Q) How is the challenge of minimising the footprint different for smaller companies?

It varies between two types of company: formulated products companies and manufacturers of articles.

The general assumption has always been that moving into safer chemicals is really hard for smaller companies. But for ‘design for health companies’ producing formulated products, it’s straightforward, because they have always been doing it this way and they are constantly improving on it.

But when you look at article companies, these follow a very clear trajectory: large companies scored better on all measures, medium-sized companies were next, then small companies. The challenge is that when you’re a small company manufacturing articles, you generally don't think your product is made of chemicals. And getting information from your suppliers is much more difficult.

One of the major barriers to accelerating this work is that companies only want to report on success, versus being open to reporting where they are at on the journey.

We highlighted Becton Dickinson in last year's report – they talk about “being transparent about where we are on our journey”. And for ‘traditional’ companies, continuous improvement is a pathway to success. I think the willingness to be honest about where you are on the journey is really important, because you can talk positively about it and show where you’re moving forward.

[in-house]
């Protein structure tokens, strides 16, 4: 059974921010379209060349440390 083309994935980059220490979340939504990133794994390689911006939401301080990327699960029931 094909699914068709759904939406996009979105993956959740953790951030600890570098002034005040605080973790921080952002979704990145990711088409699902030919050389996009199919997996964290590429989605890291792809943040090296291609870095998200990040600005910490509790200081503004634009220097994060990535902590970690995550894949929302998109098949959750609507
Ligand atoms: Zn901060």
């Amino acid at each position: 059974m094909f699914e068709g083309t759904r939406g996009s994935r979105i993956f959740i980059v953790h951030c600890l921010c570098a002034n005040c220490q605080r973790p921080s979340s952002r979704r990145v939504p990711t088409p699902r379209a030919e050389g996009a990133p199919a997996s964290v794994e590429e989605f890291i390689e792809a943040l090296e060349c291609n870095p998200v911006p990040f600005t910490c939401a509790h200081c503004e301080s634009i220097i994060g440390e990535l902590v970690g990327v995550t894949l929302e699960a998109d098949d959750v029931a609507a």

Q) Are certain sectors more engaged than others?

Companies in building, retail, electronics, apparel, consumer goods, healthcare and toys have been sectors that have been active in participating in the CFP survey. They are all brands that are consumer facing or institutional purchaser facing. And they are the ones that have the highest risk of having hazardous chemicals in their products.

We use the term chemical risk in terms of companies’ liabilities, and we use three Rs:

1. Regulatory risk: this is pretty clear – shifting regulations.

2. Reputation risk: we use the example of Lumber Liquidators whose stock dropped 75% two years ago when NGOs found formaldehyde above regulatory limits in its products. The CEO resigned over this issue. It's the most dramatic example of reputational risk.

3. Redesign risk: Sigg, which makes water bottles, is a Swiss company that had a US subsidiary. Back in the 2000s when BPA became a big issue, Sigg was capturing much of the market because it sold aluminium bottles. But it actually had BPA linings in its products, and didn’t tell its customers. This was found out and was a huge issue. Major retailers in the US took their products off the shelves and the Sigg subsidiary went bankrupt. It’s an example of not redesigning in a timely fashion.

Q) Why are you looking forward to speaking at Safer Chemicals in Products? What can delegates expect?

I will be presenting on two topics, GreenScreen® for Safer Chemicals, and the Chemical Footprint Project. And on the Chemical Footprint Project, I’m excited and delighted to be presenting for the first time the results from the 2017 survey. Clean Production Action is very delighted to be presenting these results with Chemical Watch.

When it comes to GreenScreen® for Safer Chemicals, we’re very excited to be discussing the adoption and use of GreenScreen® as the chemical hazard method across many different sectors, and its value for companies in terms of screening for chemicals of concern and identifying safer alternatives.